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Capturing Watts from Wastewater

  • Posted by SHFT on December 24, 2012 in Science/Tech
  • The latest addition to the renewable energy vanguard is not clean at all. Dirty water -- specifically warm and hot wastewater from shower drains, dishwashers, and laundry -- is a surprisingly powerful source of energy, and cities around the world are taking notice. 

    At National Geographic, Rachel Kaufman explains the technology:

    The technology is simple. Wastewater, which consists of what gets flushed down toilets but is mixed with millions of gallons of hot water from showers, dishwashers, washing machines, and more, maintains a fairly constant temperature as it travels through sewers to the treatment plant—typically about 60°F (15.6° C), though this varies by geography and season.

    In a sewage heat recovery system, a heat pump is used to capture the warmth of wastewater and transfer it to the clean water stream that is entering homes and businesses. .. [T]he warmth of the sewage water helps heat the water that is then used in showers, washing machines, dishwashers, or even in radiators to help heat buildings.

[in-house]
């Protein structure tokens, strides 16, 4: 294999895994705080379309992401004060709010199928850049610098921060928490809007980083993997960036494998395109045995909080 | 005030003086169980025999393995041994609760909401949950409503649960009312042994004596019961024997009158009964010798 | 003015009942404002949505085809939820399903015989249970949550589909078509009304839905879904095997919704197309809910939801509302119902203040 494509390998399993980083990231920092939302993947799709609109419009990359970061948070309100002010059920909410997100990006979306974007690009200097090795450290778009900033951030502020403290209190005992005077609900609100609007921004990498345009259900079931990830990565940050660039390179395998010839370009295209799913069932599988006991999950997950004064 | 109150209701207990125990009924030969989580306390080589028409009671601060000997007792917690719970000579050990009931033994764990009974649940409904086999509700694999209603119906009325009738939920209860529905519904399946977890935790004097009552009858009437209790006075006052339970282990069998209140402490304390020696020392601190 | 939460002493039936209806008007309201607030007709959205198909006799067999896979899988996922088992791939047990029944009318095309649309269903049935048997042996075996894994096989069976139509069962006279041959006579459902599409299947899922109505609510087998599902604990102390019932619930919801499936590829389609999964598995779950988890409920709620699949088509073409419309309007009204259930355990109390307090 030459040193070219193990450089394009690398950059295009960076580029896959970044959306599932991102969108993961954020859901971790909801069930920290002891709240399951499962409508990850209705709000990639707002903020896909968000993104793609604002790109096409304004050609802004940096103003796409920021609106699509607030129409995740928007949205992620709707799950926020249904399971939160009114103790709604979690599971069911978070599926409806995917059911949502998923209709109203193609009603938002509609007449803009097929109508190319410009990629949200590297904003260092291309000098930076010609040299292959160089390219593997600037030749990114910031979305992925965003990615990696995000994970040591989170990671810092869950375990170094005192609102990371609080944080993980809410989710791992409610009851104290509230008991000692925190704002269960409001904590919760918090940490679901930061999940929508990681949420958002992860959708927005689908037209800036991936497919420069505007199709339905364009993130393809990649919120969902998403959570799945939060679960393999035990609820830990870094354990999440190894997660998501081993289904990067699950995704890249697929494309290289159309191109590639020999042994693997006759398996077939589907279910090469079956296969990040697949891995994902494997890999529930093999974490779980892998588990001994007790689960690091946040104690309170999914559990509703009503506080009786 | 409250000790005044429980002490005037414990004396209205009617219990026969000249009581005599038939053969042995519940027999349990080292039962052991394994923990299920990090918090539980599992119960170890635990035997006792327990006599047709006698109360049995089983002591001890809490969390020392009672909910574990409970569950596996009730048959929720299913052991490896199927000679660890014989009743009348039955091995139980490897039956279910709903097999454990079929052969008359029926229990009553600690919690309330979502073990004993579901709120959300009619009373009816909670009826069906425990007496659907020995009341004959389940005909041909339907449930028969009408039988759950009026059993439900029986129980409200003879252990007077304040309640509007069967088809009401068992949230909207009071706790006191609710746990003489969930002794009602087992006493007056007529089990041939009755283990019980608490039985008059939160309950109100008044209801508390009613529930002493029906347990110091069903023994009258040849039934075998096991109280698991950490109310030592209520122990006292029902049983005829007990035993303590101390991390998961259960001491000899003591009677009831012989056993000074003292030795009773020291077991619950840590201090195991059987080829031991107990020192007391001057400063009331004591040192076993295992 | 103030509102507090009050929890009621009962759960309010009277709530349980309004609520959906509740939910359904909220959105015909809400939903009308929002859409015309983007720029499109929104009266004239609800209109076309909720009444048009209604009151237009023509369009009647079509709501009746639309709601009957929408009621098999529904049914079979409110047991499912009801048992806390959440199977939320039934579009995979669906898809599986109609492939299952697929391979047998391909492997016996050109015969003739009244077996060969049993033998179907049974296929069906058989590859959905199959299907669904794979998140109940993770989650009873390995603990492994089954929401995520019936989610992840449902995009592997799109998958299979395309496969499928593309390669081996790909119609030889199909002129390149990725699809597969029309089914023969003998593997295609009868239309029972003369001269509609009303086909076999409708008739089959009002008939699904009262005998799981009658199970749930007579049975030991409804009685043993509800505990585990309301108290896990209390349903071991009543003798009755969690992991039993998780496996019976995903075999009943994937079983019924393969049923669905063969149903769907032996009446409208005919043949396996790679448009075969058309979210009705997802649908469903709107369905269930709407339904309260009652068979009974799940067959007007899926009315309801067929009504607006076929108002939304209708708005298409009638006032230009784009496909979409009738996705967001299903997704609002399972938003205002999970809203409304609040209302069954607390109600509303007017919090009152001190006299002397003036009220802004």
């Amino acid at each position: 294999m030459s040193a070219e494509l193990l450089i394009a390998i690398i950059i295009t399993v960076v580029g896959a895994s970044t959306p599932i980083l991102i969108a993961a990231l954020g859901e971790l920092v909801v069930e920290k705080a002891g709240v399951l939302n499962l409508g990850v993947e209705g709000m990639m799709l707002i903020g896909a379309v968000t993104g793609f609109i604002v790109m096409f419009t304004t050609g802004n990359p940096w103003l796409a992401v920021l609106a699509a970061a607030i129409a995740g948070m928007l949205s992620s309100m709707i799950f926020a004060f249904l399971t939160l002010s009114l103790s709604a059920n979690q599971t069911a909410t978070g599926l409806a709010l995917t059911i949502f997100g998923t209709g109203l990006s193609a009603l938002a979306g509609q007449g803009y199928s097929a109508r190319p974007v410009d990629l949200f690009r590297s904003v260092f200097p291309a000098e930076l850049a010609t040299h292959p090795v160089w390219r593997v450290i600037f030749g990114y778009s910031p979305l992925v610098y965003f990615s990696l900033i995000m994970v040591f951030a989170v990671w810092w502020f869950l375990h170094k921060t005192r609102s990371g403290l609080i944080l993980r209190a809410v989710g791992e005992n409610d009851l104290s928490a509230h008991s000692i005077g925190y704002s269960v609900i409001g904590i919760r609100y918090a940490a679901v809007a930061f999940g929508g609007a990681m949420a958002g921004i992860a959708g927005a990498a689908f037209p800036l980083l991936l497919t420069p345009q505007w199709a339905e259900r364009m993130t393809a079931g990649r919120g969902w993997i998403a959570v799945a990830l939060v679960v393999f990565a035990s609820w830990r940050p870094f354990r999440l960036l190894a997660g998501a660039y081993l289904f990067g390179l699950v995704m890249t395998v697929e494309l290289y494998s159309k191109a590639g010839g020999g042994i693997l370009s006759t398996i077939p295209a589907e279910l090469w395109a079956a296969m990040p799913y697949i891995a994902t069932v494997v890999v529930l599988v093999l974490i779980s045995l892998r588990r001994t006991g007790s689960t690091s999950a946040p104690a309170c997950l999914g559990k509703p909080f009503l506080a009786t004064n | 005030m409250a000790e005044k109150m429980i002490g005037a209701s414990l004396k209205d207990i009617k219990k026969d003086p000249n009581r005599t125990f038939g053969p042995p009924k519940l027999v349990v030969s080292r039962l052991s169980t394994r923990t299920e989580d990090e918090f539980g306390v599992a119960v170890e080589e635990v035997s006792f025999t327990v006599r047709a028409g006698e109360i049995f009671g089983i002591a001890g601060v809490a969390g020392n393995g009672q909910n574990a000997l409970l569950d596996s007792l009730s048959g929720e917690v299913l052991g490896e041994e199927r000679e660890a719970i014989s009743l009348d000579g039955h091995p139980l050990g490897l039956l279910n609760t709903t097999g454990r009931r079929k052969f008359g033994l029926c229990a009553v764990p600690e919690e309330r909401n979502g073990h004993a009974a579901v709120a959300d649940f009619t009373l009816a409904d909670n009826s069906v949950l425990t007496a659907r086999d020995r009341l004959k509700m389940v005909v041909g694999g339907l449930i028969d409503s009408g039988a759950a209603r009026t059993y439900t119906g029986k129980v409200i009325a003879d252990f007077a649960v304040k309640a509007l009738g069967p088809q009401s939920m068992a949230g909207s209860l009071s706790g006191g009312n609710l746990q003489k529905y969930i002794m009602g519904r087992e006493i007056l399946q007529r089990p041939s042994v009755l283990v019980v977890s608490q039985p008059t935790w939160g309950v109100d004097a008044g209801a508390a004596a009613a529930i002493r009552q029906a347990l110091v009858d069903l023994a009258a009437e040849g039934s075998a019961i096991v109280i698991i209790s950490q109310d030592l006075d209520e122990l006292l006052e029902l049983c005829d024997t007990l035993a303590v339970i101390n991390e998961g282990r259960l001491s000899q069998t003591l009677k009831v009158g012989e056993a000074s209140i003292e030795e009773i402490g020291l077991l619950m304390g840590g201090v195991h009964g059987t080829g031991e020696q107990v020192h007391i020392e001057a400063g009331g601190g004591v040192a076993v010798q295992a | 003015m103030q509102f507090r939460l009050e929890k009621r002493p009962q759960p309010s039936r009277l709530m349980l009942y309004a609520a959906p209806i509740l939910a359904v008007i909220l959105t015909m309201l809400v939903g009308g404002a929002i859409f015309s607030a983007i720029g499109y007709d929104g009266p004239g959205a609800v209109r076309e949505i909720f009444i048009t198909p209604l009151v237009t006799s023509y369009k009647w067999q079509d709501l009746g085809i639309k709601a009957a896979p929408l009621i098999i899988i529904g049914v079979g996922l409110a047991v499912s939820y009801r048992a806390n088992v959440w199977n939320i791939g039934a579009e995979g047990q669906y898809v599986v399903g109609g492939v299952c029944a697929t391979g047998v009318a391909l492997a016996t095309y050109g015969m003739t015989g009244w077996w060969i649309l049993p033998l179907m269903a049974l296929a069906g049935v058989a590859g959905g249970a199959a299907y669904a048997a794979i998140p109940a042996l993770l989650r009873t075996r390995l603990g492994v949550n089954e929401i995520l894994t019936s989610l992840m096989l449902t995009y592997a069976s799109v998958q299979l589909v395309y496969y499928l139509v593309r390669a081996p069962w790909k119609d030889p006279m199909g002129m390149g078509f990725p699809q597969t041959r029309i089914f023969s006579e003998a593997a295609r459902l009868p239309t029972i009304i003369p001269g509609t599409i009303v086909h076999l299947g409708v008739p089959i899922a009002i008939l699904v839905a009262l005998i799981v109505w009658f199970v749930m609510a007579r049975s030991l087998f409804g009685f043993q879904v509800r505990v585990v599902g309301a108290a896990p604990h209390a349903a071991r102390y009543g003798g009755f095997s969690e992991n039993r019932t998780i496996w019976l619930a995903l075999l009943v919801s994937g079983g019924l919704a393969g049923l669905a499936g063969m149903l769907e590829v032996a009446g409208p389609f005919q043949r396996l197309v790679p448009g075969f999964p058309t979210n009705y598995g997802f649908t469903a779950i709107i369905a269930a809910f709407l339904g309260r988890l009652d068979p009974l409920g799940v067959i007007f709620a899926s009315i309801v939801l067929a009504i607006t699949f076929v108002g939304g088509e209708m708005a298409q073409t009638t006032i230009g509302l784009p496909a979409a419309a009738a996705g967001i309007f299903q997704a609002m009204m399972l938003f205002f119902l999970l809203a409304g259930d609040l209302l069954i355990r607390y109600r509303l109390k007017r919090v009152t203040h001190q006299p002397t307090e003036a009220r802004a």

From Vancouver and Oslo to Chicago and Tokyo, cities are installing heat recovery systems that capture the energy potential of wastewater.

    The first big wastewater heat recovery system in North America is in Vancouver, British Columbia, providing 70 percent of the energy needs to the Olympic Village, a green community developed for the 2010 Games. The waste energy facility features finger-like exhaust stacks peaking above Cambie Bridge, topped with LED lights that glow blue at times of low energy use and red when demand is high. 

    With sewage heat recovery systems established in Oslo, Tokyo and Beijing, U.S. cities like Seattle and Chicago are experimenting with the technology too.

    "Not a lot of people shake your hand when you're in the sewage business," jokes Lynn Mueller, president of International Wastewater Heat Exchange Systems, based outside Vancouver. "But everybody I've talked to in the past two years recognizes the amount of heat that goes down the sewer. It should be recovered."

    (via National Geographic)

    Photo: The False Creek Energy Centre in Vancouver is the first big system for wastewater heat recovery in North America. (Ausenco Sandwell / City of Vancouver)





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